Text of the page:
If you think this story sounds familiar, you're absolutely right.
The first half of 2007 saw its share of tumult. Rising interest rates and the U.S. subprime loan crisis have roiled markets, and an exciting presidential election in France gained the world's attention, with one of the candidates promising to take the economy sharply to the left. Stock markets around the world fell sharply in late February and early March.
At the end of the June, though, what is most surprising is that the trends in 2007's first half on the international front are so similar to the trends for 2006. However, when we look at specific funds, we find that some noteworthy changes do add color to the picture.
The First Half in Global Markets
Once again, emerging markets have led the way. Latin American stock markets--which to a large extent means Brazil and Mexico--have had powerful returns, and so have many countries in emerging Asia. Even China's market continues to soar, despite government actions specifically designed to rein it in.
About the only difference in emerging markets relative to last year is that Russia and India, which both posted extremely strong gains in 2006, have slowed in 2007. In fact, this year they lag just about all the other emerging markets and most developed markets as well (though India's returns look more respectable in U.S. dollar terms.) In Russia, falling energy prices (at times) and concerns over the presidential succession weighed on stocks. In India, rising interest rates took the blame.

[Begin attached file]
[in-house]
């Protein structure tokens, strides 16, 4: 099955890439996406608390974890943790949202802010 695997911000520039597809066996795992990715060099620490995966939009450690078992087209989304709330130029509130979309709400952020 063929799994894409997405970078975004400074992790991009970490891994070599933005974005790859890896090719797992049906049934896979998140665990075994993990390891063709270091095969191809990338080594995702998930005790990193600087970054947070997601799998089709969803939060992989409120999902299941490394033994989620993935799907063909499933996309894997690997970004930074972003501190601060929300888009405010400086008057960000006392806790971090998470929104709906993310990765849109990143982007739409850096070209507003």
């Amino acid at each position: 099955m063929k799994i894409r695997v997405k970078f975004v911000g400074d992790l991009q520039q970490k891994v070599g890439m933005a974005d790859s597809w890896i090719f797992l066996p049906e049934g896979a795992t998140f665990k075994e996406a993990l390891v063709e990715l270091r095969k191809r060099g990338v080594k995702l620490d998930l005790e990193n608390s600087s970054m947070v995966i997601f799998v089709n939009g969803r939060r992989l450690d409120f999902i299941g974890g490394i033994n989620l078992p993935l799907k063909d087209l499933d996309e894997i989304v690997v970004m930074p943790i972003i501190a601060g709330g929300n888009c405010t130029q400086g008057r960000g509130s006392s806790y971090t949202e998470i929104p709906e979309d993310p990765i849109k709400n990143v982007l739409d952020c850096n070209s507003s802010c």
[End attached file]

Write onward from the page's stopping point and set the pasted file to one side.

The first half of this year also echoed 2006 in the big European markets. Most of Western Europe's markets remained strong, and a slight gain in the euro versus the U.S. dollar (another continuation of a 2006 trend) added a further boost to returns from all those U.S-based foreign funds that don't hedge much or any of their currency exposure (in other words, nearly all of them).
By contrast, Japan's market has lagged again, just as it did in 2006. And its currency hasn't been any more popular. In fact, amid all the talk about the weak dollar, one can forget that the dollar actually gained against the yen in 2007's first half. Although the Japanese economy is showing encouraging signs, some investors still aren't fully convinced. A more specific problem--if one can call it that--is that takeovers are much more difficult to pull off in Japan. So the "takeover premium" that has pushed up so many stock prices in Europe and the United States is much less common in the Japanese market. Japanese small caps have been particularly weak.
The First Half in the Fund Categories
Among the broad foreign-stock style-box categories, we see another repeat of 2006. The smaller-stock-focused groups are again in front: The foreign small/mid-growth category has posted the biggest gain, with a 14% average return through June 28, with the foreign small/mid-value category a couple of percentage points behind. The foreign large-growth, large-blend, and large-value categories haven't been quite as strong, but they're showing healthy gains as well. What's most noteworthy about the large-cap groups is the lack of divergence between the three different style categories: All have posted returns right around 10%.
As for the more specialized categories, there are no surprises given the overall trends discussed above. The Latin America and Pacific ex-Japan groups have each racked up astounding half-year gains of greater than 20%, with the diversified emerging markets group in the midteens. Only the Japan category, with a basically flat first half, hasn't posted strong gains.